2 shillings = a ‘two bob bit’
    2 shillings and 6 pence = 1 half crown (2s 6d)
    5 shillings = 1 Crown (5s)

    £1 = 240 pennies, or 480 halfpennies or 960 farthings, or 8 half crowns, or 20 shillings

    In finding these equivalences for you, I found also that the pre-decimalisation British system of coinage was introduced by King Henry II in the twelfth century. It was based on the troy system of weighing precious metals. The penny was literally one pennyweight of silver. A pound sterling therefore weighed 240 pennyweights, or a pound of sterling silver.

    I also want to tell you something about violets. Until WWI they were enormously popular and sold at most street corners in London (and actually in American cities as well.) They would go on a gentlemens lapel, or top off a box of chocolates, or serve as a nose gay to take to the opera. (The word ‘nose gay’ is ver interesting because the violet has a distinctive scent that numbs the nose – there’s a chemical in the violet fragrance that temporarily knocks out one’s sense of smell, not a bad thing in those times of open sewage and few baths in London. No wonder Eliza doesn’t know how bad she smells!

  5. Jay Yamada says:

    Thanks. Couple more money questions.

    I gather a “brass farthing” then is not worth very much if you’re very rich.

    Is a “sovereign” is equivalent to a one pound coin? Can a gold sovereign be thought of as a pound coin of the day?

    A gold British Sovereign goes for about $300 (American). So, can I think of a penny in the play as being worth a bit more than a dollar?

  6. philippa kelly says:

    Hi Jay, a brass farthing was a quarter of a penny – worth a quarter of a bunch of violets. A Farthing had the value then of slightly more than today’s one pound

    And yes, a soverign was a one pount coin of the day

    A penny would buy a bunch of violets, about a pound of butter

    • Annie says:

      I believe a (gold) sovereign is actually one pound plus one shilling. Not sure where that came from but its a very old denomination. I recall having to do annoying math problems at elementary school that used sovereigns. Tho I don’t think I ever saw one. They are pre WW2 I think.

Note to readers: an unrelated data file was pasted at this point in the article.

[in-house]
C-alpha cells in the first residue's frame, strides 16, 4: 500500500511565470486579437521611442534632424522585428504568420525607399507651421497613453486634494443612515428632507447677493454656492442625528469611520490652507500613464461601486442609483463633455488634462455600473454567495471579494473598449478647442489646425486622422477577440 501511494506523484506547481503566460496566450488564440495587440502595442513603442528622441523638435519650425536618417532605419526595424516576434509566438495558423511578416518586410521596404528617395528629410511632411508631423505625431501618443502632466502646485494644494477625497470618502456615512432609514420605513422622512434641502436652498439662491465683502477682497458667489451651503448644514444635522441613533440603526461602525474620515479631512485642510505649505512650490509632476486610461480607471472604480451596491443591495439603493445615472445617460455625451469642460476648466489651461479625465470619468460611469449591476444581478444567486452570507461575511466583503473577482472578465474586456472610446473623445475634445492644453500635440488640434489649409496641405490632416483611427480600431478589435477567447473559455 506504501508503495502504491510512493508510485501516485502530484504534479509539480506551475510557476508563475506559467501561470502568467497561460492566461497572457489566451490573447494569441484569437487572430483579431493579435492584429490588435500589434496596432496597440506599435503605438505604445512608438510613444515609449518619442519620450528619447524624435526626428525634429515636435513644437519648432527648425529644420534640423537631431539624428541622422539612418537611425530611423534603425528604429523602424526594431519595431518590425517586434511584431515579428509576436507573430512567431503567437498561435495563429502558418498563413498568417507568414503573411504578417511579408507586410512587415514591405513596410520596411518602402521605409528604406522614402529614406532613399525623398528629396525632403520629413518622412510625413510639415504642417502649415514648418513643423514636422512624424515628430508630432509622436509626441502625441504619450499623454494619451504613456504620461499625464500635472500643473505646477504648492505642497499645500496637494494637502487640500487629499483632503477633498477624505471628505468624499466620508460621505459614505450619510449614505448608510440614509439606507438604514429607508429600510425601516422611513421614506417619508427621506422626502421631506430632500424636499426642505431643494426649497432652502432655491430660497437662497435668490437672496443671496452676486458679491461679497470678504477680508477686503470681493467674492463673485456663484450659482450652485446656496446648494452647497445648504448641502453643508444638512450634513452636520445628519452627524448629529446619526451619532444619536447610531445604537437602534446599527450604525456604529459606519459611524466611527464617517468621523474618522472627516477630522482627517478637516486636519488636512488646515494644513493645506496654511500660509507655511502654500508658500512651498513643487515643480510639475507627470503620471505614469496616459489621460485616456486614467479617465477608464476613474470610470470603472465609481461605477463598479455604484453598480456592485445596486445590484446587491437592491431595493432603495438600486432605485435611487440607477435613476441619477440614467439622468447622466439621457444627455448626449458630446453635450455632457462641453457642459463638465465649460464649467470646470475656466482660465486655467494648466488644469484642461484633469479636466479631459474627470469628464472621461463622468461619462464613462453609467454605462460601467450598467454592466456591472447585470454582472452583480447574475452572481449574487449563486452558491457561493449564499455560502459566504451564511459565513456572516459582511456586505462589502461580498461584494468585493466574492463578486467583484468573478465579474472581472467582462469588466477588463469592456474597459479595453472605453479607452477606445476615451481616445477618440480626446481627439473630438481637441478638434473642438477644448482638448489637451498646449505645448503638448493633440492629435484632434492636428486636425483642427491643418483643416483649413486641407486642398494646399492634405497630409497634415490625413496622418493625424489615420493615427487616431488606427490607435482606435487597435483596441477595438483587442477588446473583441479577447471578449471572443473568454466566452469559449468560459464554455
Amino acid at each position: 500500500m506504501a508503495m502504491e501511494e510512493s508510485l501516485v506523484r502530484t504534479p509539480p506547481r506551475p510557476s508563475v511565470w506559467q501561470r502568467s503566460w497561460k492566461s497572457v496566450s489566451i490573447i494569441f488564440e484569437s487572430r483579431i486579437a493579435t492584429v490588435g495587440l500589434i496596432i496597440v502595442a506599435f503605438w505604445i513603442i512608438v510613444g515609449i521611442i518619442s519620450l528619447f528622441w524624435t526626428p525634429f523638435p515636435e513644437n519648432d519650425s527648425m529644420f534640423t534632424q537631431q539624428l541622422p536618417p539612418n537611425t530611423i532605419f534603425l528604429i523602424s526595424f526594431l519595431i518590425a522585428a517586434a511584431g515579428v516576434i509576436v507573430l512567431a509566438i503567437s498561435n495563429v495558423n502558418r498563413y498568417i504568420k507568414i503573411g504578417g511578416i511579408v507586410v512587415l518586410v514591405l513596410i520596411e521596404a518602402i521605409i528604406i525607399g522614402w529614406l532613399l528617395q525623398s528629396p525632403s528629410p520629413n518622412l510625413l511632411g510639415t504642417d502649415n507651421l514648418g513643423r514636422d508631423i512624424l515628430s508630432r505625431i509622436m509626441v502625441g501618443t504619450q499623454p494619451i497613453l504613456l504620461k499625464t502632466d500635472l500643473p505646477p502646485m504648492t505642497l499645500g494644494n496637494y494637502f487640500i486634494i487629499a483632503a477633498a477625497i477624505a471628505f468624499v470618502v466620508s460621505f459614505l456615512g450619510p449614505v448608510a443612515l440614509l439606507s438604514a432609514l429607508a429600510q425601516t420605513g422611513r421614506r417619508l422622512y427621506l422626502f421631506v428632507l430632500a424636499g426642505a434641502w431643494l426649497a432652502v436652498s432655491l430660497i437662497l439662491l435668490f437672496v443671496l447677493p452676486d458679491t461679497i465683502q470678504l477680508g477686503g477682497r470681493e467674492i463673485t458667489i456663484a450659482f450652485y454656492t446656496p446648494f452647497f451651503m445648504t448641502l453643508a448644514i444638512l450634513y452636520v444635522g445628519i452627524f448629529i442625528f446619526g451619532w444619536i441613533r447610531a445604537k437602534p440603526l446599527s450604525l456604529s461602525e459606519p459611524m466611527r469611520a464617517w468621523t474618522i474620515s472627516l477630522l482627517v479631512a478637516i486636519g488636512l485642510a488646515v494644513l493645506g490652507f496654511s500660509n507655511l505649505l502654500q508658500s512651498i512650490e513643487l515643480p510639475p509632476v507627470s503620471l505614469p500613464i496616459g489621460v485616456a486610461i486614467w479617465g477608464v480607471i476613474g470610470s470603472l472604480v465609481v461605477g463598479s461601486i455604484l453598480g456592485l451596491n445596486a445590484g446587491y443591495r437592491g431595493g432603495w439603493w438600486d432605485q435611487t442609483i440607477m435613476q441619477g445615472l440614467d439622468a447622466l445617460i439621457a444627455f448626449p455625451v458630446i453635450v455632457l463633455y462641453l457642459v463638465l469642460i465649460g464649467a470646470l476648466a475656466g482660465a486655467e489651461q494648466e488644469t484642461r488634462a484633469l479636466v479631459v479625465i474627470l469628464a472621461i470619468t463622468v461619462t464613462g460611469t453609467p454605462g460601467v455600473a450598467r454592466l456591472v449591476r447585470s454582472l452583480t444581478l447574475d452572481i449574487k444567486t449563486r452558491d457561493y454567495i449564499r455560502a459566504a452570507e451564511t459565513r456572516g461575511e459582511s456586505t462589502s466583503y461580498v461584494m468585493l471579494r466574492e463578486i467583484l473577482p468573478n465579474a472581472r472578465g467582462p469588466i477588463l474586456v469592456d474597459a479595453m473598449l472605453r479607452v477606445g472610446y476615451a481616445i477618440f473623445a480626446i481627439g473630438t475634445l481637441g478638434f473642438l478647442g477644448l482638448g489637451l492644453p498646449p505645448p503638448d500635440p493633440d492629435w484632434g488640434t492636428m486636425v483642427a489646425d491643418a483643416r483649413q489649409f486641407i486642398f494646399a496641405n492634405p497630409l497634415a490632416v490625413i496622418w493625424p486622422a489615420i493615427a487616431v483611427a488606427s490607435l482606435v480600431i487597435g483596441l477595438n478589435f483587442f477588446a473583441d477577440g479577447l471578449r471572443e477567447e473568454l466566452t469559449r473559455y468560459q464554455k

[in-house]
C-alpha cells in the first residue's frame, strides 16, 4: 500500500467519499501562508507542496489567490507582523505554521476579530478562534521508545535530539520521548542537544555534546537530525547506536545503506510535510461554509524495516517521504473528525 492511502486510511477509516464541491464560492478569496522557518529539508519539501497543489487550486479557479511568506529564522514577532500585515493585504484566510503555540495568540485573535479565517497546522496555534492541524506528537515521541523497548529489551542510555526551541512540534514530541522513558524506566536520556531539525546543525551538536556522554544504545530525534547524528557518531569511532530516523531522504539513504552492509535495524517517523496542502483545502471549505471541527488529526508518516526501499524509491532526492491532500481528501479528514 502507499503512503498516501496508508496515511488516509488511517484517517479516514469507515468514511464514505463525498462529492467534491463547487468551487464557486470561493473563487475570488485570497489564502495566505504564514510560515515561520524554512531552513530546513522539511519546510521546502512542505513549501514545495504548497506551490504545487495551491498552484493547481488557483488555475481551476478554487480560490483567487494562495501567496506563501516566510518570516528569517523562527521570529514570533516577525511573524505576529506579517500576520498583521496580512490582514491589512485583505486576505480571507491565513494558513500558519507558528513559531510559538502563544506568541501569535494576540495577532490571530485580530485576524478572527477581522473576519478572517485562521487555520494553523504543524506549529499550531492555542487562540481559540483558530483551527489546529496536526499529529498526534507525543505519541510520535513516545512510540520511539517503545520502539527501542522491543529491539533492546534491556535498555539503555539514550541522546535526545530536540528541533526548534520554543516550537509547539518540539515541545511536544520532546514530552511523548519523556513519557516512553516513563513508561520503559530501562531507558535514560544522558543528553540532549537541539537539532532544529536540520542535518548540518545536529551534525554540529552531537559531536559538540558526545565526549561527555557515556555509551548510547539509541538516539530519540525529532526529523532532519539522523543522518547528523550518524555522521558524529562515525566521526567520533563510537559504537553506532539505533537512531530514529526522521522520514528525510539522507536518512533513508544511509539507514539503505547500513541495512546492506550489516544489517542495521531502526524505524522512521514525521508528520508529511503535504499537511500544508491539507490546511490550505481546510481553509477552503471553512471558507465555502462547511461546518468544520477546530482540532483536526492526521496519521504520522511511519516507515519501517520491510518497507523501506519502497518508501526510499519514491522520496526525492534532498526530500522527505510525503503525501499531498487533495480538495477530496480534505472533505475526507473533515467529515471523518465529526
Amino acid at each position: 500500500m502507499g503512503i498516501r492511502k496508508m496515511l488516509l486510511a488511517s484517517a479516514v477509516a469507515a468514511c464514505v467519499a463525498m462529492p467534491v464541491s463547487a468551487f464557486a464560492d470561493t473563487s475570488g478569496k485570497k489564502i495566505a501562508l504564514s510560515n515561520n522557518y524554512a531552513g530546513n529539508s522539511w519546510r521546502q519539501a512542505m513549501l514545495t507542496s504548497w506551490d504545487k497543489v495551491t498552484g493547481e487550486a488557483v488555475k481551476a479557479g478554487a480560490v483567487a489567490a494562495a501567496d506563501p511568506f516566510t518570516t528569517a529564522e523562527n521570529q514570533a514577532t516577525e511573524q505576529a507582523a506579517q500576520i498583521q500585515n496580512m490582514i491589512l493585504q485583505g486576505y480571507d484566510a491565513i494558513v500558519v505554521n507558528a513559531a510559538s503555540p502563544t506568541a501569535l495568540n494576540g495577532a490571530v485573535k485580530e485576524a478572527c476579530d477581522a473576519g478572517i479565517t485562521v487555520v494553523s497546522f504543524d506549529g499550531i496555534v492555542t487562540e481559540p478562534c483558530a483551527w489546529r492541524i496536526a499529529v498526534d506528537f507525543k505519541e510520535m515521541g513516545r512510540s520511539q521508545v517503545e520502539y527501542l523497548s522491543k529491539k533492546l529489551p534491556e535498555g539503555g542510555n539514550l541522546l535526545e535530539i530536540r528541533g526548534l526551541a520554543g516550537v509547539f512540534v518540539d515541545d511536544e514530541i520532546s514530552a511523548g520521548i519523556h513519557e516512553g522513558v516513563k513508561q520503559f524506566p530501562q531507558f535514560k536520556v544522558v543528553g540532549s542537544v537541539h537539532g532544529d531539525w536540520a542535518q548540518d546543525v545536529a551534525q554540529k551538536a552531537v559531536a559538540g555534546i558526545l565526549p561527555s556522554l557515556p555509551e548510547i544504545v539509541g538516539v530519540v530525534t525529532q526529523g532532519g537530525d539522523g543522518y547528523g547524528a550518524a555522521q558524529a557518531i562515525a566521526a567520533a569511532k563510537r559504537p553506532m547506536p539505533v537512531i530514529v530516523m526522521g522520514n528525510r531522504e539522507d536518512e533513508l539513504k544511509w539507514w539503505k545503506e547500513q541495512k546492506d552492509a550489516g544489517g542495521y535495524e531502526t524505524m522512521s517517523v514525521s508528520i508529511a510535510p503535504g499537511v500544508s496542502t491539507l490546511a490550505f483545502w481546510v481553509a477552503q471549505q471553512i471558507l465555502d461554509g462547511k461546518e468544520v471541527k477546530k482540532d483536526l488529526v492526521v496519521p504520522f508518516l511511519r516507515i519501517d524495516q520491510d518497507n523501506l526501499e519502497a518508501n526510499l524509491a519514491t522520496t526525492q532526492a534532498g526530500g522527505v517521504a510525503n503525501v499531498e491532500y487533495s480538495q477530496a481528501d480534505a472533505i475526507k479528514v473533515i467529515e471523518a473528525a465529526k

• John S says:

        A sovreign is a gold 1-pound coin (paper 1 pound notes would be a ‘quid’; the 1 pound, 1 shilling coin is a guinea. http://www.likesbooks.com/money.html amusingly notes
        “Guinea: A gold coin worth one pound, one shilling. The slang term for guinea was yellowboy. The guinea was used in professional transactions. A gentleman paid his tailor in shillings, but his barrister in guineas. ”

        I looked this up some time ago, and printed it out to leave in my Sherlock Holmes books!

  7. Haskel says:

    At the Thursday night Grove Talk I asked a question about why Shaw handles the end of the play and the epilogue (not intended for performance) as he did. You asked that I put the question here so as not to spoil the ending for those at the talk. I don’t know why you worried. I can’t remember ever reading anything about either Pygmalion or My Fair Lady that didn’t talk about the different endings. The program for this production does it again – twice – in the pieces by Jonathan Moscone and Kaya Oakes. And you do it right on this page. Anyway, I asked why you think Shaw ended the play without quite saying what happens to Eliza – anything seems possible, including returning to Higgins – although that doesn’t seem likely – and then writing a detailed explanation of what really does happen, almost a short story. At least it does make better reading than his usual prefaces. I’ve never been able to read further in a preface than two or three pages of turgid prose before escaping to the play. It’s like going from a small dark dungeon to bright sunlight – even on the page the words and characters explode with life and wit.